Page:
"It wasn't like I couldn't throw at all. It was like I was a little weak," said Buchholz. "And they ran a couple of tests on it, and it showed that it wasn't as strong as it was a month ago, a month and a half, and two months ago. That was about it. The ironic part of it is, I feel really good today, for some reason. And then I go in there and they tell me I'm going to go home in a couple of days."
In all, Buchholz pitched 148 innings this season. His previous high was the 119 he pitched a year ago.
"It's important to step back and realize that this kid just turned 23, this is the first time he's ever pitched this long," Epstein said. "There's a reason why he's fatigued and weak right now. This is not totally unexpected. That's kind of what the innings limits were all about, because that's an estimate of when you're starting to get into this phase, obviously.
"Because of how talented he is, we were hoping to be able to have him pitch into his seventh month and have him pitch into October, but now he's feeling the fatigue. He's at that point where he can no longer pitch without going into a real danger zone, and he would require two weeks of no throwing and two weeks of progression. It was dictated for us."
Buchholz was essentially going through a dead-arm phase.
"It wasn't really a feel," he said. "It was just something like, earlier in the year, you can throw a ball and it just seems to take off. And the last couple of weeks, it's just, during the game, I feel great, but on the side, whenever I'm throwing, it just feels like it's not coming out of my hand as well as it was. It's not like there was any pain or anything. It just felt a little dead. Like I said, I'll just go about it in the right way, work hard and get stronger next year."
This winter figures to be crucial in how long Buchholz can pitch in 2008.
"He needs to be a really hard worker this winter," Epstein said. "He needs to put in the hard work this winter so that next September he's really strong going into the postseason. He's looked us in the eye and promised he would do that. We believe him, and we'll help provide him the proper structure to make sure that happens."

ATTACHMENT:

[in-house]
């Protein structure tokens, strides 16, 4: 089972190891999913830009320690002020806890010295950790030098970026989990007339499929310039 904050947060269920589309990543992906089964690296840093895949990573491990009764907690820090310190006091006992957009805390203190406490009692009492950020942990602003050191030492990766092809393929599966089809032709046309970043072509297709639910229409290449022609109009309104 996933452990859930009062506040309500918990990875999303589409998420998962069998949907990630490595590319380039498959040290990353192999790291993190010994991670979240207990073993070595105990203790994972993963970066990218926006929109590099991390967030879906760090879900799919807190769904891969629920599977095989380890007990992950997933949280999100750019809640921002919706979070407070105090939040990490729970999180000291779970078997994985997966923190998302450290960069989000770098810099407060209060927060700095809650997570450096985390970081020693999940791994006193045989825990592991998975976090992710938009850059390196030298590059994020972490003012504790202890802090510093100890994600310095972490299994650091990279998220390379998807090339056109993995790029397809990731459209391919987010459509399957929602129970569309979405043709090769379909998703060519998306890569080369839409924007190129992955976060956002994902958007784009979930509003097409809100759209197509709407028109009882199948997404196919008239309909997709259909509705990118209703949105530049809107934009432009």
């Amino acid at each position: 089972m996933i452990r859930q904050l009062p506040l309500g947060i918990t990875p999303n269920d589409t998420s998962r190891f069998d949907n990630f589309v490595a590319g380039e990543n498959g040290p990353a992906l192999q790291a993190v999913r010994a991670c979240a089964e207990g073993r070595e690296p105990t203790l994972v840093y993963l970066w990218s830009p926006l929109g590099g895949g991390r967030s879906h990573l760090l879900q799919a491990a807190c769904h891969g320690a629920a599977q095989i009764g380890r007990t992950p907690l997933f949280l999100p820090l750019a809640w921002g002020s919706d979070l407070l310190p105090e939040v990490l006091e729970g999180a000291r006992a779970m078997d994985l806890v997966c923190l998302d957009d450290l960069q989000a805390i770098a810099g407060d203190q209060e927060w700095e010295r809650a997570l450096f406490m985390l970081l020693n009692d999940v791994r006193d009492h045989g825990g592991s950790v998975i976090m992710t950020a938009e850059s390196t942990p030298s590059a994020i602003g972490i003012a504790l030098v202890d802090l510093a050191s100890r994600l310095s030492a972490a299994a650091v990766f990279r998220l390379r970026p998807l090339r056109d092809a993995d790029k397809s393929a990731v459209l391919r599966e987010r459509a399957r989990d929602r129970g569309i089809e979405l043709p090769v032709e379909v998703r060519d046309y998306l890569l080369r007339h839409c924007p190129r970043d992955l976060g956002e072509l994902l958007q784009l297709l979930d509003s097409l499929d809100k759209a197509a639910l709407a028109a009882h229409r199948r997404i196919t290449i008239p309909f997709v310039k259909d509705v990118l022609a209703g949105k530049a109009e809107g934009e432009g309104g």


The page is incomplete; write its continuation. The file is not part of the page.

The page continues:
The Red Sox stressed that Buchholz is not injured. The fear was that if he kept pitching, that could have changed. The Red Sox learned that lesson first-hand with closer Jonathan Papelbon last year and weren't about to have history repeat itself with Buchholz.
"There's some fatigue, and with fatigue comes some lacking in strength that, again, we've been very aware of," said Francona. "It happens with all young pitchers. But we're determined not to learn the hard way. It's somewhat disappointing because of how exciting this kid is. But it's a decision that we made as an organization, united."
And Buchholz will go home with some sense of remorse, wondering what the October stage could have been like at this stage of his career. But he also vowed to come back strong next year.
"I've accomplished every goal that I've set for myself this year," he said. "It's been a lot of fun being up here for the month, getting to hang out with everyone I've been watching on TV for years now. The goals that I set, I accomplished them, and then a little bit more when I got up here. I had a blast with it. This offseason will be all business, and I'll be back here next year."
Ian Browne is a reporter for MLB.com. This story was not subject to the approval of Major League Baseball or its clubs.